What are the medical and surgical treatments for scars?
There are several different types of scars including:
- Flat, pale scars – these are the most common type of scar and can be red or dark and raised after the wound has healed, but will become paler and flatter naturally over time
- Red, raised scars – (hypertrophic scars) that form along a wound and can remain this way for a number of years
- Excess of scar tissue produced at site of the wound – (keloid scars) where the scar grows beyond the boundaries of the original wound, even after it has healed
- Pitted scars – (atrophic or ‘ice-pick’ scars) that have a sunken appearance
Scars caused by the shrinking and tightening of the skin – (contracture scars) usually form after a burn, which can restrict movement.
Depending on the type and age of a scar, a variety of different treatments may help make them less visible and improve their appearance. Scars are unlikely to disappear completely, although most will gradually fade over time. If scarring is unsightly, uncomfortable or restrictive, treatment options may include:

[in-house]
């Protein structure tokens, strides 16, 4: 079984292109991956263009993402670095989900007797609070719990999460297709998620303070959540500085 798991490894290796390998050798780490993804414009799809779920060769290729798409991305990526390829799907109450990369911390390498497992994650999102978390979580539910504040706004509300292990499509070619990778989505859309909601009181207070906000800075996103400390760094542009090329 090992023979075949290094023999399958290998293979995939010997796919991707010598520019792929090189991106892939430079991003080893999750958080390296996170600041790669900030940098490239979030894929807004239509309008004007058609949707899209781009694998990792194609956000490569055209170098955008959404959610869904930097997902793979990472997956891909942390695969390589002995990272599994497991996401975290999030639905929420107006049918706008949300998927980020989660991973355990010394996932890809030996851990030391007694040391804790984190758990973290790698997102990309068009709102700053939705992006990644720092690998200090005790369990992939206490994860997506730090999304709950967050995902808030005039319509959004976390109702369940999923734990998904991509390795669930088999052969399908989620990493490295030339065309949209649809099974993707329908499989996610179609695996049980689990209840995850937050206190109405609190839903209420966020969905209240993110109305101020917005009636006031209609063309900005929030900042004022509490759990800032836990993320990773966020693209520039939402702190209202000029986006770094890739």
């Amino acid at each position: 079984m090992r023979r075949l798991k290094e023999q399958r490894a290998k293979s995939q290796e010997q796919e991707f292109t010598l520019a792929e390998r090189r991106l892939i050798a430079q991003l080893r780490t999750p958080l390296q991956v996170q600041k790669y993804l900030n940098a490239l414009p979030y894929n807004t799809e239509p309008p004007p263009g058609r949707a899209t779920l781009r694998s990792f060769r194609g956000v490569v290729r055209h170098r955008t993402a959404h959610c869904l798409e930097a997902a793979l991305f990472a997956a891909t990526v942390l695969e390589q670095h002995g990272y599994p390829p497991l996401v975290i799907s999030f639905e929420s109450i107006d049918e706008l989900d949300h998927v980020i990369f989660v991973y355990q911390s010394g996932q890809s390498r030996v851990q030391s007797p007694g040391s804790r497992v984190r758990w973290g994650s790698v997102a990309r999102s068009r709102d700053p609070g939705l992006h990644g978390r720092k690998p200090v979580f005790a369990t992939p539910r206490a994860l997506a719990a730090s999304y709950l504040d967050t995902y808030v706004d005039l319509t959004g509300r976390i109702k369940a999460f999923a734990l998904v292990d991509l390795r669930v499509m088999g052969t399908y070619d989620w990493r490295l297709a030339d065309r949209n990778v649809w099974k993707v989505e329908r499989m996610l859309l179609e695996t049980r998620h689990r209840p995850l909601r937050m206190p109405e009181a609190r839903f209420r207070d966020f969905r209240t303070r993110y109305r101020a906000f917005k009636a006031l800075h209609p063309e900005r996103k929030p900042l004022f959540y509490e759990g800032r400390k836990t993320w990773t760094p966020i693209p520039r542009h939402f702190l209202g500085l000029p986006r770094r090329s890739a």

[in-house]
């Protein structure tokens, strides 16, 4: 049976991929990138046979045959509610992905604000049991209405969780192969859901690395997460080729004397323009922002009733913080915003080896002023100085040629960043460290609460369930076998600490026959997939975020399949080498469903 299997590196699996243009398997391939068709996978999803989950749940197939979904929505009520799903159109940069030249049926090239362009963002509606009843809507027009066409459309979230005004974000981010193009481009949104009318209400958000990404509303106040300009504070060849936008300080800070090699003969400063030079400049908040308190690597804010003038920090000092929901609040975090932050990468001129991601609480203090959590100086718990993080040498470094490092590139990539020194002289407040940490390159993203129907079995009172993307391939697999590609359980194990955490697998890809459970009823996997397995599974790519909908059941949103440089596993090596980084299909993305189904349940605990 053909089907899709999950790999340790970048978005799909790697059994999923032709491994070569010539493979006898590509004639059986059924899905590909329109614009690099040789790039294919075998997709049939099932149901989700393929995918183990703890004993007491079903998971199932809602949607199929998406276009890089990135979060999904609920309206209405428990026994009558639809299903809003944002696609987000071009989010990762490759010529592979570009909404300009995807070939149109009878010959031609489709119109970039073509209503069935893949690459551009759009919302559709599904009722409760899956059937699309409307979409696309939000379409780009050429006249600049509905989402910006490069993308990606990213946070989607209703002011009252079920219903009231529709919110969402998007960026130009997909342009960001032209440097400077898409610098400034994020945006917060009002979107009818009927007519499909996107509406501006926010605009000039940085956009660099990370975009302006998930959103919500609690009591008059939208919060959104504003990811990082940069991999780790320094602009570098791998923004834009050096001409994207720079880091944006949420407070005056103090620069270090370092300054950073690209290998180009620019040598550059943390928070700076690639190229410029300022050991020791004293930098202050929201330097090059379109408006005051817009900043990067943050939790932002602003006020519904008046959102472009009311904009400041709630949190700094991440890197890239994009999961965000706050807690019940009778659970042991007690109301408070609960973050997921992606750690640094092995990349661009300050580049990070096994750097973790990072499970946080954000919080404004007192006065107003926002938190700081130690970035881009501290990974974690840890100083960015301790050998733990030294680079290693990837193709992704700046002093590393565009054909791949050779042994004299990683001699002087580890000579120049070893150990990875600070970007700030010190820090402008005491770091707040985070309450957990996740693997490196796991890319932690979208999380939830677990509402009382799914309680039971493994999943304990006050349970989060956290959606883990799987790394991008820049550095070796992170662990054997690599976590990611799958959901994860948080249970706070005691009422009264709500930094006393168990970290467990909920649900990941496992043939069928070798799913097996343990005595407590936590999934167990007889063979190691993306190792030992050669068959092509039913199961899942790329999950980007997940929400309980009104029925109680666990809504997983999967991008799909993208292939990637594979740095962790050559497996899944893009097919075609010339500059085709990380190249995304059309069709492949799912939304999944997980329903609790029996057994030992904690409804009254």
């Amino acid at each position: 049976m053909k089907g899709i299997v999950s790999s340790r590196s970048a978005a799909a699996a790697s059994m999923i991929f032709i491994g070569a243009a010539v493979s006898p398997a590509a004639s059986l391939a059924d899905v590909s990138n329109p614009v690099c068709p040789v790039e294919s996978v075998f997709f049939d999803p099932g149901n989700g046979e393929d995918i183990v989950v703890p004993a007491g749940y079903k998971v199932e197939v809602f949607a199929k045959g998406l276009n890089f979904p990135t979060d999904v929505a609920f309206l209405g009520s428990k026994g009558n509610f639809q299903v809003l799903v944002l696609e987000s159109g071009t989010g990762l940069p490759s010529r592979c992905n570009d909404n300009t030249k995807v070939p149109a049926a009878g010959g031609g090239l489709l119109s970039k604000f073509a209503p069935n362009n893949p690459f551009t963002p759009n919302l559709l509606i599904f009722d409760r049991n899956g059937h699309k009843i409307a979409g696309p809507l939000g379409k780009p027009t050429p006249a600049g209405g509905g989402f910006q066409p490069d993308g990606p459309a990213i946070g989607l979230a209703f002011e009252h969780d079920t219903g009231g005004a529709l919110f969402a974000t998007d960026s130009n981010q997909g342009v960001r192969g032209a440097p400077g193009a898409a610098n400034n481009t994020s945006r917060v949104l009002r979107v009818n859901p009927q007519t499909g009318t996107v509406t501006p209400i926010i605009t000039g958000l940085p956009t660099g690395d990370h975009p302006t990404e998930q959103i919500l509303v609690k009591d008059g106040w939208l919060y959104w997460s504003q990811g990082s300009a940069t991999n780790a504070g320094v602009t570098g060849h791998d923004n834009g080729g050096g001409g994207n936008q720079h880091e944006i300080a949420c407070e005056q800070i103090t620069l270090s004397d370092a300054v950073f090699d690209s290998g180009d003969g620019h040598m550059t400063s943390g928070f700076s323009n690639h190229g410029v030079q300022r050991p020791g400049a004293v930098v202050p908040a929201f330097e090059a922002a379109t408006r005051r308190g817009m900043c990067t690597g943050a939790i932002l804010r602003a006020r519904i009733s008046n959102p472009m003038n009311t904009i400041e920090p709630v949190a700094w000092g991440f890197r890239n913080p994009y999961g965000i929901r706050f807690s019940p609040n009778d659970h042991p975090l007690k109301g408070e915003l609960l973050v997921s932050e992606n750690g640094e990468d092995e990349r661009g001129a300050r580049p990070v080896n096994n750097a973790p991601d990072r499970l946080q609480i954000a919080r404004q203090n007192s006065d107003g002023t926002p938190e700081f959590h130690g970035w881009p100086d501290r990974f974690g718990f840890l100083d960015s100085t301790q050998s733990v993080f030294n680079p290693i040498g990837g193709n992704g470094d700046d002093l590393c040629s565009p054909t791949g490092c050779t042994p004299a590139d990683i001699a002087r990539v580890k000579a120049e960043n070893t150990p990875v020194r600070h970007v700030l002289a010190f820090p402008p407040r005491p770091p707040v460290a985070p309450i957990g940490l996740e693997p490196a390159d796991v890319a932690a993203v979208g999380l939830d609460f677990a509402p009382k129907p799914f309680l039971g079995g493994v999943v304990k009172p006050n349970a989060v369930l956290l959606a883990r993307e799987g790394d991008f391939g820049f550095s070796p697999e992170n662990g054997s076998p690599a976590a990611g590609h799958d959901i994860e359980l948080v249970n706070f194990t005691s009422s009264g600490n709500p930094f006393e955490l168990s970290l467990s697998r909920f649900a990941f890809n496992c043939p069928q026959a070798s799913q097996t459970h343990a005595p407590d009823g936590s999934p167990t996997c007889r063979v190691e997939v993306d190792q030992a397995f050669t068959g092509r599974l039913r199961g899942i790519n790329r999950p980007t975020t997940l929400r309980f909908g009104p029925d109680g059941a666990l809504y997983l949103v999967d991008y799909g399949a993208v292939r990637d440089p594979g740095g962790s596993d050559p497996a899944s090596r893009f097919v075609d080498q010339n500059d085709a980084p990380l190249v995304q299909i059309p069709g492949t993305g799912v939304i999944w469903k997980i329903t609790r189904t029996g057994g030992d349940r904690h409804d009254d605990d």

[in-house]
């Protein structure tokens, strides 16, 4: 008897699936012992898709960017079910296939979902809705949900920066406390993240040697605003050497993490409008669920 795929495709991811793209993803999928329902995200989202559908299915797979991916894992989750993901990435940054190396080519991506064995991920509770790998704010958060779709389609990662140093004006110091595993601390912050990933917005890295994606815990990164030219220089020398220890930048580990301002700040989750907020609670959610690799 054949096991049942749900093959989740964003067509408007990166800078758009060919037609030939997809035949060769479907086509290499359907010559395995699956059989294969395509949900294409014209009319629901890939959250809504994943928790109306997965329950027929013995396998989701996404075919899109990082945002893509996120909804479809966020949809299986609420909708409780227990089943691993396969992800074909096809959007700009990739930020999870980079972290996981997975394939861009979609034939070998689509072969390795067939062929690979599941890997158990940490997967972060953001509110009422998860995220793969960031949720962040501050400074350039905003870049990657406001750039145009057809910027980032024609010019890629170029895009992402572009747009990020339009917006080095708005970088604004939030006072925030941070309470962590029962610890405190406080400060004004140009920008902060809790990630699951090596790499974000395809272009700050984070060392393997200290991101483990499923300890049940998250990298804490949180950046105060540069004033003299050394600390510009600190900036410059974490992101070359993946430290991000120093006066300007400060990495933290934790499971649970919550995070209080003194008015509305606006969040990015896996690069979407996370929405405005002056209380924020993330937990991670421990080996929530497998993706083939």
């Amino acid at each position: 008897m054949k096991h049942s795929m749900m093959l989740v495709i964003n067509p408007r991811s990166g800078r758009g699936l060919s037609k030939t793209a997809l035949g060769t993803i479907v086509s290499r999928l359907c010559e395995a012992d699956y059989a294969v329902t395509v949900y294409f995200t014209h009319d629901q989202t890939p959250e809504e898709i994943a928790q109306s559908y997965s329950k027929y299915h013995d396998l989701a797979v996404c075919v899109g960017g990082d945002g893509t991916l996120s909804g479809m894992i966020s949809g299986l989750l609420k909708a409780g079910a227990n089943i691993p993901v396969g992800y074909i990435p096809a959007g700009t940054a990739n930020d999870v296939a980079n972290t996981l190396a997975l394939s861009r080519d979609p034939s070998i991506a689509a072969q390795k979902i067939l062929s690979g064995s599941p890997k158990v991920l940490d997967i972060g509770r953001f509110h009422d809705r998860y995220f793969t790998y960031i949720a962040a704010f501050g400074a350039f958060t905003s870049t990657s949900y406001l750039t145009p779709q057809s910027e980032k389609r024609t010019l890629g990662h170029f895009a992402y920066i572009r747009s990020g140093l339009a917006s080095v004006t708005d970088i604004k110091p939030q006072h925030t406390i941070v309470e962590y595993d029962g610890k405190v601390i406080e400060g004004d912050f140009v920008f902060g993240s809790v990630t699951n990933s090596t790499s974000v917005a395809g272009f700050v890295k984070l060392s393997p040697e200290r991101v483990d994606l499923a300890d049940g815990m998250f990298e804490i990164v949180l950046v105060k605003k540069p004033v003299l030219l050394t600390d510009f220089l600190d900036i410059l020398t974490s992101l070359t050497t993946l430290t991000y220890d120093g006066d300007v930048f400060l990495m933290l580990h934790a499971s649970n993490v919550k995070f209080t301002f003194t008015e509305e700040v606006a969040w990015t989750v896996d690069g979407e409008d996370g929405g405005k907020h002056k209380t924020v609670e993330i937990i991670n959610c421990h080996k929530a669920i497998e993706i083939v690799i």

- Soft wound covers (silicone gel sheets)
- Pressure dressings
Steroid injections (corticosteroid)
- Make-up (cosmetic camouflage).
It is often the case that a combination of treatments can be used. Refashioning or removal of scars/treatment and keloids are restricted to certain patients who meet the eligibility criteria below. This is because the medical and surgical treatment of scars and keloids that does not meet the criteria is considered to be a cosmetic procedure.
Patient eligibility criteria:
The patient’s local NHS commissioning organisation will fund this treatment if the patient meets the following criteria:
- For severe post burn cases or severe traumatic scarring or severe post- surgical scarring; or
- Revision surgery for scars following complications of surgery, keloid formation or other scar formation will only be funded where there is significant functional deformity or to restore normal function.
The clinician in charge of the care of the patient’s specific condition, usually a hospital doctor, can assist the application, if there is exceptional clinical need for the treatment to be funded. The patient’s clinician must evidence clinical exceptionality and must be supported by the patient’s local NHS commissioning organisation. See separate leaflet for more information on Individual Funding Requests (IFRs).
Advice and further guidance:
- For more information search for ‘scar treatment’ at www.nhs.uk
- Choosing Wisely UK is part of a global initiative aimed at improving conversations between patients and their doctors and nurses.
Treatment policy for patients covered by NHS Birmingham and Solihull CCG